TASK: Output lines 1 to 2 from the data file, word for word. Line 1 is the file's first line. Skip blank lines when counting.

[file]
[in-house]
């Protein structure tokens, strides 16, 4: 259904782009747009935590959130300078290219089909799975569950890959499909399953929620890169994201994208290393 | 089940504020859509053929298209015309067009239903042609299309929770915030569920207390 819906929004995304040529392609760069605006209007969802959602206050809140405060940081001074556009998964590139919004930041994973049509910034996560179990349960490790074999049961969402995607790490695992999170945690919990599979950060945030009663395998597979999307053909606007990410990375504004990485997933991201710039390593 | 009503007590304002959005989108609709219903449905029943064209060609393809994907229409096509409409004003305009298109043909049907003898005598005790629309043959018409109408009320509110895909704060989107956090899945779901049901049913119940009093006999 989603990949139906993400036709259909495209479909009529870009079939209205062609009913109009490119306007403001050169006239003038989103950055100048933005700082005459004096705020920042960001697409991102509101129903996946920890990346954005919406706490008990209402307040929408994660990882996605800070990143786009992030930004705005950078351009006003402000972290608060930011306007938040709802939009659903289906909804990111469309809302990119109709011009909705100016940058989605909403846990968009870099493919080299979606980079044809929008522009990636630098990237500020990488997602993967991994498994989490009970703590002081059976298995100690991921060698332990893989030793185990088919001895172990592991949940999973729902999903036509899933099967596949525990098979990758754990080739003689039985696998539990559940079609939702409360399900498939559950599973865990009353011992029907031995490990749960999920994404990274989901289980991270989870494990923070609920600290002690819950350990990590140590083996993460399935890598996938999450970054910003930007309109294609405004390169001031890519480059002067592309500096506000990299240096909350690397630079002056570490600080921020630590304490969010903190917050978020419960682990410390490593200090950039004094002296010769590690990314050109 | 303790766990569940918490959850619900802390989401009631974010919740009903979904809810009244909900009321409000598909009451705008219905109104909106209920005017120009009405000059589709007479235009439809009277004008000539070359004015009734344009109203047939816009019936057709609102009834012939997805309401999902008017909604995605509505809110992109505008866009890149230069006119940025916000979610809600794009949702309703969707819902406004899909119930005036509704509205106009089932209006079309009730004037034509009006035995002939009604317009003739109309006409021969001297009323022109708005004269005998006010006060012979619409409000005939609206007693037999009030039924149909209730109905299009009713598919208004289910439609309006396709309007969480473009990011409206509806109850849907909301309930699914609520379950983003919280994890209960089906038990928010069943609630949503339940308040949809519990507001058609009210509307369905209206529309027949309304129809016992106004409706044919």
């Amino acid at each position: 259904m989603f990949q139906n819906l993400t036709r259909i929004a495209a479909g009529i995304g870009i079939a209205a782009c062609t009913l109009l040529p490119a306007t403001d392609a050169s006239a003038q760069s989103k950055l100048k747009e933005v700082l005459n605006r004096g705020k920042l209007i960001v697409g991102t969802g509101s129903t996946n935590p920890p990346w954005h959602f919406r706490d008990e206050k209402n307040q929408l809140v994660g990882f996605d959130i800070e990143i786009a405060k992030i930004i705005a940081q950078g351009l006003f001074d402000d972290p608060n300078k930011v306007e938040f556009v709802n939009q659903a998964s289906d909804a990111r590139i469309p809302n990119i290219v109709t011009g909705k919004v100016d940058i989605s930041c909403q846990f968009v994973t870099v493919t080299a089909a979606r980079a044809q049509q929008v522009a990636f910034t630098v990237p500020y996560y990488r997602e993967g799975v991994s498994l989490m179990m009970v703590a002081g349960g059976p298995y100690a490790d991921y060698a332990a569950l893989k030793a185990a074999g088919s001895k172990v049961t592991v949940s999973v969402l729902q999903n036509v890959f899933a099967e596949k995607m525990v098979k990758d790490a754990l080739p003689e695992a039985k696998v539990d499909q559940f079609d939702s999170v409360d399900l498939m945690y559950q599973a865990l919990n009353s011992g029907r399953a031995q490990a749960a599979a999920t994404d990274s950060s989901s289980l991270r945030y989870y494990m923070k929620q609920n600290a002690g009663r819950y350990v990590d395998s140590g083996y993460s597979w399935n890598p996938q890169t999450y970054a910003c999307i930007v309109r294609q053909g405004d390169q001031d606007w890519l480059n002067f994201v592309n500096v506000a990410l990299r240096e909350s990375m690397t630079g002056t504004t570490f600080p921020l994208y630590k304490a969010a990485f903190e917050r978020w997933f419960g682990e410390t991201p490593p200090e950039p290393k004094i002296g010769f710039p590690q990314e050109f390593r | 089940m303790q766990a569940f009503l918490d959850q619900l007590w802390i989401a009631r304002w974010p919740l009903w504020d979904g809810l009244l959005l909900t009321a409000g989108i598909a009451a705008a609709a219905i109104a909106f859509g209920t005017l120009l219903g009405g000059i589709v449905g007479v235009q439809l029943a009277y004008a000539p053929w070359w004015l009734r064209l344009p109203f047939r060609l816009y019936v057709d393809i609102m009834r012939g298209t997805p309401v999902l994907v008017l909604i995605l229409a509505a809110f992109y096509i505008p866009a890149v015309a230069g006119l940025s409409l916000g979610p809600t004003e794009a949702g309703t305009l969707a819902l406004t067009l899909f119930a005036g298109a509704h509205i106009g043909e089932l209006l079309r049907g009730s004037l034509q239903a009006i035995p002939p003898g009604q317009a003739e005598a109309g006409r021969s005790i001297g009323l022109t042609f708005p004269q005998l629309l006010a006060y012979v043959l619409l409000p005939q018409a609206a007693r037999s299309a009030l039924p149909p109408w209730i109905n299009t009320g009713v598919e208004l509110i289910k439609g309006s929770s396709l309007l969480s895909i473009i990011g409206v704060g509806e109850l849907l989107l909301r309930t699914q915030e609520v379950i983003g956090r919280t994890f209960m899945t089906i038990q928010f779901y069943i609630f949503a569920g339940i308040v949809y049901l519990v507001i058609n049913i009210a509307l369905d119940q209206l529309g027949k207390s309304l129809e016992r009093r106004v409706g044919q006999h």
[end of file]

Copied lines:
[in-house]
């Protein structure tokens, strides 16, 4: 259904782009747009935590959130300078290219089909799975569950890959499909399953929620890169994201994208290393 | 089940504020859509053929298209015309067009239903042609299309929770915030569920207390 819906929004995304040529392609760069605006209007969802959602206050809140405060940081001074556009998964590139919004930041994973049509910034996560179990349960490790074999049961969402995607790490695992999170945690919990599979950060945030009663395998597979999307053909606007990410990375504004990485997933991201710039390593 | 009503007590304002959005989108609709219903449905029943064209060609393809994907229409096509409409004003305009298109043909049907003898005598005790629309043959018409109408009320509110895909704060989107956090899945779901049901049913119940009093006999 989603990949139906993400036709259909495209479909009529870009079939209205062609009913109009490119306007403001050169006239003038989103950055100048933005700082005459004096705020920042960001697409991102509101129903996946920890990346954005919406706490008990209402307040929408994660990882996605800070990143786009992030930004705005950078351009006003402000972290608060930011306007938040709802939009659903289906909804990111469309809302990119109709011009909705100016940058989605909403846990968009870099493919080299979606980079044809929008522009990636630098990237500020990488997602993967991994498994989490009970703590002081059976298995100690991921060698332990893989030793185990088919001895172990592991949940999973729902999903036509899933099967596949525990098979990758754990080739003689039985696998539990559940079609939702409360399900498939559950599973865990009353011992029907031995490990749960999920994404990274989901289980991270989870494990923070609920600290002690819950350990990590140590083996993460399935890598996938999450970054910003930007309109294609405004390169001031890519480059002067592309500096506000990299240096909350690397630079002056570490600080921020630590304490969010903190917050978020419960682990410390490593200090950039004094002296010769590690990314050109 | 303790766990569940918490959850619900802390989401009631974010919740009903979904809810009244909900009321409000598909009451705008219905109104909106209920005017120009009405000059589709007479235009439809009277004008000539070359004015009734344009109203047939816009019936057709609102009834012939997805309401999902008017909604995605509505809110992109505008866009890149230069006119940025916000979610809600794009949702309703969707819902406004899909119930005036509704509205106009089932209006079309009730004037034509009006035995002939009604317009003739109309006409021969001297009323022109708005004269005998006010006060012979619409409000005939609206007693037999009030039924149909209730109905299009009713598919208004289910439609309006396709309007969480473009990011409206509806109850849907909301309930699914609520379950983003919280994890209960089906038990928010069943609630949503339940308040949809519990507001058609009210509307369905209206529309027949309304129809016992106004409706044919």